See you again soon!

Julieanne Eason,
Content Manager.

Freycenet National Park, Australia.

 


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Aside from the camera, one of the most useful tools in stock photography is a small but very important scrawl. This signature on a Model Release form, which states that the subject of the photograph consents to being photographed, is extremely important - it can catapault your content from just the "editorial use only" sector into the full stock market of advertising, promotion, trade or product endorsement.

If you have the relevant releases your images can be used for commercial purposes, if not, what a pity! They may be licensed as editorial use only.

Understandably, at times this signature can be difficult to obtain. Sometimes it's difficult even just asking for it.  You may be shy, you may be busy, you may be in a foreign country where language barriers mean that you can barely ask for a glass of water let alone explain what it is you will happen to your images when you get home.  But we encourage you, & you´ll see it in your sales reports at the end of the month -  it's worth making the effort!

So how should you go about it?

A few weeks ago staff at age fotostock were impressed by a submission by our photographer Jorge Fernández Garcés, which included stunning images of people in Africa with complete model releases. Here follows some words from the wise:

Approaching the model:


"How I approach the signing of a model release depends on each situation and each model. My first concern when asking for a MR is if I will somehow create an unpleasant situation or mistrust, if so, I don’t try. Otherwise, if the subject is open to listening, I attempt to have someone there who speaks their language, to explain what they're really signing.

In distant countries and cultures so different to that of Western culture, I consider it essential to bring along a local guide and translator to help me to contact with people, as it is not always easy to convince someone to let you photograph, and much less for them to sign the MR. The most important thing here is undoubtedly find a guide who understands the needs of the photographer.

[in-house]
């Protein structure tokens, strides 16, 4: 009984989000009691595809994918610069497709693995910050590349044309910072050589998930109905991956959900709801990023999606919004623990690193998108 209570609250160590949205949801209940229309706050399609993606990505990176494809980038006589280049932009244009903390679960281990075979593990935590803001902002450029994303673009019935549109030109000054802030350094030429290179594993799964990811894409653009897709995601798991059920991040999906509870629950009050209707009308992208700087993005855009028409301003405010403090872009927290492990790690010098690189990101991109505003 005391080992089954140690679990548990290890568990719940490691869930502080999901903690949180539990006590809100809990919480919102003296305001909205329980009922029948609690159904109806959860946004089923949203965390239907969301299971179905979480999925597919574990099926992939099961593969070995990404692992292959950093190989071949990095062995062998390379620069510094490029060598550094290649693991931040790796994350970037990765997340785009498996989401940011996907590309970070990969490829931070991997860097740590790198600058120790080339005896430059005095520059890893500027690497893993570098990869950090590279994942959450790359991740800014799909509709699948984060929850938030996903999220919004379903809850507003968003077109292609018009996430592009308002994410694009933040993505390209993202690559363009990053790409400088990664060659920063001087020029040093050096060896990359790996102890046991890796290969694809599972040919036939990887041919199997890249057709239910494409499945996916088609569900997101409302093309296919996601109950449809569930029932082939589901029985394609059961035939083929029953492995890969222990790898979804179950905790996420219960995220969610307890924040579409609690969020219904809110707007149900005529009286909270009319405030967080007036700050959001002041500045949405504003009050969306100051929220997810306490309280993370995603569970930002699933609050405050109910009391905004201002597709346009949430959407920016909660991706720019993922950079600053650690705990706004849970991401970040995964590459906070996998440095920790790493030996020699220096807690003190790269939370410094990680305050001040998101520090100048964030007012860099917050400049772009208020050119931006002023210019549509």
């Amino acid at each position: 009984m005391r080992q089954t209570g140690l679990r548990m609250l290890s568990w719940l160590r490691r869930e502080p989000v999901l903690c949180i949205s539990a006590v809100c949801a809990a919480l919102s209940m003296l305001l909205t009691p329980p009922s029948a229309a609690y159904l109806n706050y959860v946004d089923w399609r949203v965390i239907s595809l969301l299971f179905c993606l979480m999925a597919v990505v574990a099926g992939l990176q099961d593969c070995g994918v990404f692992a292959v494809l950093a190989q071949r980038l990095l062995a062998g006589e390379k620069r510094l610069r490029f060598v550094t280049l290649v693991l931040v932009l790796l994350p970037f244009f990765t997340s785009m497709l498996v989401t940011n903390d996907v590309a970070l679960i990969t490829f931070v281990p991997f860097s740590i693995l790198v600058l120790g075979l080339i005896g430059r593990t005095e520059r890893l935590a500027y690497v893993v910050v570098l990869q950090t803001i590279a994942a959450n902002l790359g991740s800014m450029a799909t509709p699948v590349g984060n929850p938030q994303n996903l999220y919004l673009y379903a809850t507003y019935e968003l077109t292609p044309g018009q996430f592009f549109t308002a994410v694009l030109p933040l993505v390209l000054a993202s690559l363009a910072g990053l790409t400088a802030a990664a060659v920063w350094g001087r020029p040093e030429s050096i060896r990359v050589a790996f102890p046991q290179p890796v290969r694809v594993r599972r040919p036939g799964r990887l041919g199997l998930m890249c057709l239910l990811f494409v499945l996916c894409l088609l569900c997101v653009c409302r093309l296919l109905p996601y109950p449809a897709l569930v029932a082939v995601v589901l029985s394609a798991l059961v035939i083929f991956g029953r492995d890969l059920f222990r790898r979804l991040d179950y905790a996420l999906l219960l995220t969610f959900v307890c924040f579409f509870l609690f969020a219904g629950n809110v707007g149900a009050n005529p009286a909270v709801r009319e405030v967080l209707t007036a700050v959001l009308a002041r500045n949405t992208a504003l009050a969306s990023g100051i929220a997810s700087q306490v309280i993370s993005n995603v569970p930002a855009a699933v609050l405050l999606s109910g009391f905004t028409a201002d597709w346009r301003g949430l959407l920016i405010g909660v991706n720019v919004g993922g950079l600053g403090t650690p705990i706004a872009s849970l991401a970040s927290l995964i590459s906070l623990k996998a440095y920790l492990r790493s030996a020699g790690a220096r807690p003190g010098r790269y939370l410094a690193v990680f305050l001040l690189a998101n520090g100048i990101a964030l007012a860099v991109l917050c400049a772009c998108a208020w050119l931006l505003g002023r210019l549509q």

In my case I always ask the models to sign a paper rather than a electronic document. That’s firstly because I do not yet have a smartphone or ipad, and second because I think it is quite difficult to get anyone to sign a paper, let alone a electronic device. Although I am aware that in some cases it may arouse the curiosity of the person and facilitate the process."

Model reactions:


"There are people who are afraid to sign a paper and there are people who really do not care at all. I think it has much to do with the cultural environment. Westerners usually distrust anyone who asks them to sign a document. Other cultures that do not have so much contact with the bureaucracy do not give signing a paper very much importance.

In regards to these model released photos that I recently took in Africa,  I was traveling with my partner, along with a guide. In addition to helping with the preparation of the scene (flash illumination, etc..) she was responsible for identifying and organizing the signed MRs. For me this was very important, because sometimes we work with several models at once and things get busy - had I been alone, as I was taking the photos, probably many of the pictures would not be accompanied by MR."

Some advice?

"If you are in a foreign country, it is important to have an assistant who is in charge of organizing the MRs once obtained, especially if you are working in the street with several different subjects. And of course it may seem silly, but always carry spare MRs and a pen, as it is not always easy to find a pen when you need one!"

- Jorge Fernández Garcés

To all our photographers out there, what are your experiences of obtaining Model Releases? Any suggestions you´d like to share?


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Mint Images presents a collection of over 4,000 RM images that meet with the growing demand for imagery concerning the environment, sustainability and issues of health and wellbeing.

Want to see more? Click here

This collection includes many images from the leading wildlife photographer FRANS LANTING, who has been has been hailed as one of the great photographers of our time. He has covered wildlife in all its forms, and his images of the world’s great natural beauty, ecological hot spots, global coverage of stunning landscapes and dramatic images of great intensity and variety have stunned the world.


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We’re very pleased to announce the extension of our THP network in Asia, thanks to incorporation of new Members Oriental Touch and Daiichi Colour to the THP Photo services community. These new agents/providers, based in Hong Kong and the Philippines, license Rights Managed, Royalty Free and Low-Budget Royalty Free imagery.